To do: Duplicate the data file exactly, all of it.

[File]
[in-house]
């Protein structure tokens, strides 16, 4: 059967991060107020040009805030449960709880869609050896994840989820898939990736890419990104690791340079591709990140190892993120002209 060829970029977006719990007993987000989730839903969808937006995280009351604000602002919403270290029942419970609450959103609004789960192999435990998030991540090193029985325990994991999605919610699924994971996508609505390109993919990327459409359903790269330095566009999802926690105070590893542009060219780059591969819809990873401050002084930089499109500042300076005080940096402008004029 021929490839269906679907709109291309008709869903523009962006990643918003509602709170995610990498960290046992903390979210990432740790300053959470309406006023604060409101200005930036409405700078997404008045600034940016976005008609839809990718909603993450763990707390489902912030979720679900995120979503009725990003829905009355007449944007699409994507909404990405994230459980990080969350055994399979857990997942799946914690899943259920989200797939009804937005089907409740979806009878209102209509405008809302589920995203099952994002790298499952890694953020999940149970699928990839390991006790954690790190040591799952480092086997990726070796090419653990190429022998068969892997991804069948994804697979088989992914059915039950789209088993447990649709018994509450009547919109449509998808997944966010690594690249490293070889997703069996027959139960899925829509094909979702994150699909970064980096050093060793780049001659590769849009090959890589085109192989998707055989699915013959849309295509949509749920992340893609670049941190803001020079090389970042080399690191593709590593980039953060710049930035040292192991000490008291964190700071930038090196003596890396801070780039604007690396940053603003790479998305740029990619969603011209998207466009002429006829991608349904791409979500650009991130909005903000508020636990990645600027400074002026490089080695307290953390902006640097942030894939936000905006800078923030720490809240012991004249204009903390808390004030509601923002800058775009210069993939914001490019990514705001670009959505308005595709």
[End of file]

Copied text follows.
[in-house]
């Protein structure tokens, strides 16, 4: 059967991060107020040009805030449960709880869609050896994840989820898939990736890419990104690791340079591709990140190892993120002209 060829970029977006719990007993987000989730839903969808937006995280009351604000602002919403270290029942419970609450959103609004789960192999435990998030991540090193029985325990994991999605919610699924994971996508609505390109993919990327459409359903790269330095566009999802926690105070590893542009060219780059591969819809990873401050002084930089499109500042300076005080940096402008004029 021929490839269906679907709109291309008709869903523009962006990643918003509602709170995610990498960290046992903390979210990432740790300053959470309406006023604060409101200005930036409405700078997404008045600034940016976005008609839809990718909603993450763990707390489902912030979720679900995120979503009725990003829905009355007449944007699409994507909404990405994230459980990080969350055994399979857990997942799946914690899943259920989200797939009804937005089907409740979806009878209102209509405008809302589920995203099952994002790298499952890694953020999940149970699928990839390991006790954690790190040591799952480092086997990726070796090419653990190429022998068969892997991804069948994804697979088989992914059915039950789209088993447990649709018994509450009547919109449509998808997944966010690594690249490293070889997703069996027959139960899925829509094909979702994150699909970064980096050093060793780049001659590769849009090959890589085109192989998707055989699915013959849309295509949509749920992340893609670049941190803001020079090389970042080399690191593709590593980039953060710049930035040292192991000490008291964190700071930038090196003596890396801070780039604007690396940053603003790479998305740029990619969603011209998207466009002429006829991608349904791409979500650009991130909005903000508020636990990645600027400074002026490089080695307290953390902006640097942030894939936000905006800078923030720490809240012991004249204009903390808390004030509601923002800058775009210069993939914001490019990514705001670009959505308005595709």